“The Barna Group has shown that sermons are generally ineffective at facilitating worship, at drawing people closer to God, and at conveying life-changing information to those in the audience” (Pagan Christianity).

Mr. Viola and Mr. Barna are wrong. God has ordained authoritative preaching and teaching.

“I charge thee therefore before God, and the Lord Jesus Christ, who shall judge the quick and the dead at his appearing and his kingdom; Preach the word; be instant in season, out of season; reprove, rebuke, exhort with all longsuffering and doctrine” (2 Timothy 4:1-2).

“These things speak, and exhort, and rebuke with all authority. Let no man despise thee” (Titus 2:15).

“If any man speak, let him speak as the oracles of God” (1 Peter 4:11).

Speaking as the oracles of God refers to speaking with the very authority of God’s Word itself (Romans 3:2).

The organic church wants to replace authoritative preaching with non-authoritative “sharing.” A dogmatic “thus saith the Lord” is replaced with an anemic “it appears to me that this is the meaning, but what does the passage say to you?”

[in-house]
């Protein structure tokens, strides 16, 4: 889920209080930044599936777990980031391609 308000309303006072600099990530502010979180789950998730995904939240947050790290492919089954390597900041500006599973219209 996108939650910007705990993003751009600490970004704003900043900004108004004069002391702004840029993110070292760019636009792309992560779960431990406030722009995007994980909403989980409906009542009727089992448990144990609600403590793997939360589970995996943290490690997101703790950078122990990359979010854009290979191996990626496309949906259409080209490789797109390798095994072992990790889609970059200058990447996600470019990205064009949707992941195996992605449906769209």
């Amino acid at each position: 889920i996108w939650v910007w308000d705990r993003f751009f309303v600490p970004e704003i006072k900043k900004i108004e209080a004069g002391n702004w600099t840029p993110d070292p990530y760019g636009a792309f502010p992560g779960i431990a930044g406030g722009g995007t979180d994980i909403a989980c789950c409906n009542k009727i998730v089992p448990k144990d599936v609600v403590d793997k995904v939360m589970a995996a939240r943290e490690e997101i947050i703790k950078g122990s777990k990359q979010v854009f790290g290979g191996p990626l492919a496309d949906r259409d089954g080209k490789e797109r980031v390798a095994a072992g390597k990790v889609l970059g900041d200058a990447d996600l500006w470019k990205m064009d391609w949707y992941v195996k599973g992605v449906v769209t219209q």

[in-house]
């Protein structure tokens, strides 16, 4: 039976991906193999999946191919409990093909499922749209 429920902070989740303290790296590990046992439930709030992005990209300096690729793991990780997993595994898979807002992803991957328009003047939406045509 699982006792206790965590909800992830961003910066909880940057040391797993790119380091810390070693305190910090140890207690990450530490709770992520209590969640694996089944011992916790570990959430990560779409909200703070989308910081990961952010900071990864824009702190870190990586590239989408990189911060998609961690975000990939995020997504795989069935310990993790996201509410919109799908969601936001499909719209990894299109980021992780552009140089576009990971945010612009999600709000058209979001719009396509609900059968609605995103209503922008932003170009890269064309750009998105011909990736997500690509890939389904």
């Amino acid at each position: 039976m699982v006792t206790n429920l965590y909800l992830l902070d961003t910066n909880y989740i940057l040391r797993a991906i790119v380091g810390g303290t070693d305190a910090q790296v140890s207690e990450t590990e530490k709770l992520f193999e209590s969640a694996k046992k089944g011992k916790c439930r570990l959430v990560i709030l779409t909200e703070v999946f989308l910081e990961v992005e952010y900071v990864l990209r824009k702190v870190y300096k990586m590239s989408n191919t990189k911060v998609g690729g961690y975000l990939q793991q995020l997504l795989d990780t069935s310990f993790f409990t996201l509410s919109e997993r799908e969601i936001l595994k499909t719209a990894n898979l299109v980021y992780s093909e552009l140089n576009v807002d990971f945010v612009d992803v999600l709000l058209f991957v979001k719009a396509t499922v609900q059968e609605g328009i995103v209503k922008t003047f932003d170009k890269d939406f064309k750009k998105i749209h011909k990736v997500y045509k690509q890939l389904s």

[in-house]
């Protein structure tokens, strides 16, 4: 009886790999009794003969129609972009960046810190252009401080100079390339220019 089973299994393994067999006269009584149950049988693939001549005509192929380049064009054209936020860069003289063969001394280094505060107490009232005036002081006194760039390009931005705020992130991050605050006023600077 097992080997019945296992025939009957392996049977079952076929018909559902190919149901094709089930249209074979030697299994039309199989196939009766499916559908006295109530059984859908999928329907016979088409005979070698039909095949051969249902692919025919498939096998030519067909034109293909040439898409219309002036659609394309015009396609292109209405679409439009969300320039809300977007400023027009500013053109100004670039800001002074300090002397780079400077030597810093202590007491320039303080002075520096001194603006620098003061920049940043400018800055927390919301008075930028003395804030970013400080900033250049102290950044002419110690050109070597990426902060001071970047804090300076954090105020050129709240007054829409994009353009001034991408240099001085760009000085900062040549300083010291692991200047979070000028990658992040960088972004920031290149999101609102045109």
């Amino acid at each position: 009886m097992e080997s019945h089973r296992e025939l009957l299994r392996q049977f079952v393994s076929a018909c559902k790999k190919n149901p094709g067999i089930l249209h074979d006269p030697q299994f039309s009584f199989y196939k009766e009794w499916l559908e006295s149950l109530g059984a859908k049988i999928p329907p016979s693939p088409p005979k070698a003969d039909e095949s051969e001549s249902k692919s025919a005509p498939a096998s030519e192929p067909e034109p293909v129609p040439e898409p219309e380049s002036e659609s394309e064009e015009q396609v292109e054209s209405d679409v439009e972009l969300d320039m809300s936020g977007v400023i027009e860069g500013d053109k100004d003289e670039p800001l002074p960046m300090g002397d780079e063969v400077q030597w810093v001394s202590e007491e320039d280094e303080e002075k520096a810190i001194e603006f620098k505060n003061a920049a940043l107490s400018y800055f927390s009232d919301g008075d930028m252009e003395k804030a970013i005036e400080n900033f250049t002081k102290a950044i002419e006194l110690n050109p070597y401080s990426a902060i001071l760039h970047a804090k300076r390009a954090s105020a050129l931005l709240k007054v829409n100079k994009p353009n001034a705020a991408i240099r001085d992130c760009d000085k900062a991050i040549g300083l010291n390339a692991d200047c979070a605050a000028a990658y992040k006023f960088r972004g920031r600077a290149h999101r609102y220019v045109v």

Along this same line, Viola and Barna claim that the pulpit itself is pagan, which is nonsense. The pulpit is simply a lectern for preaching and teaching. Viola and Barna complain that “the pulpit elevates the clergy to a position of prominence.” Maybe that is true in the Catholic Church, but it is not true in a Bible-believing church. In a Bible-believing church the pulpit does not exalt a man; it exalts the Word of God that the man is preaching. The preacher is to “reprove, rebuke, exhort” (2 Timothy 4:2). Preachers are to speak as the oracles of God (1 Peter 4:11). Preachers are to “speak, and exhort, and rebuke with all authority” (Titus 2:15). The God-called preacher who is proclaiming the Bible faithfully is God’s mouthpiece, and it is wise to honor this position and activity in the house of God.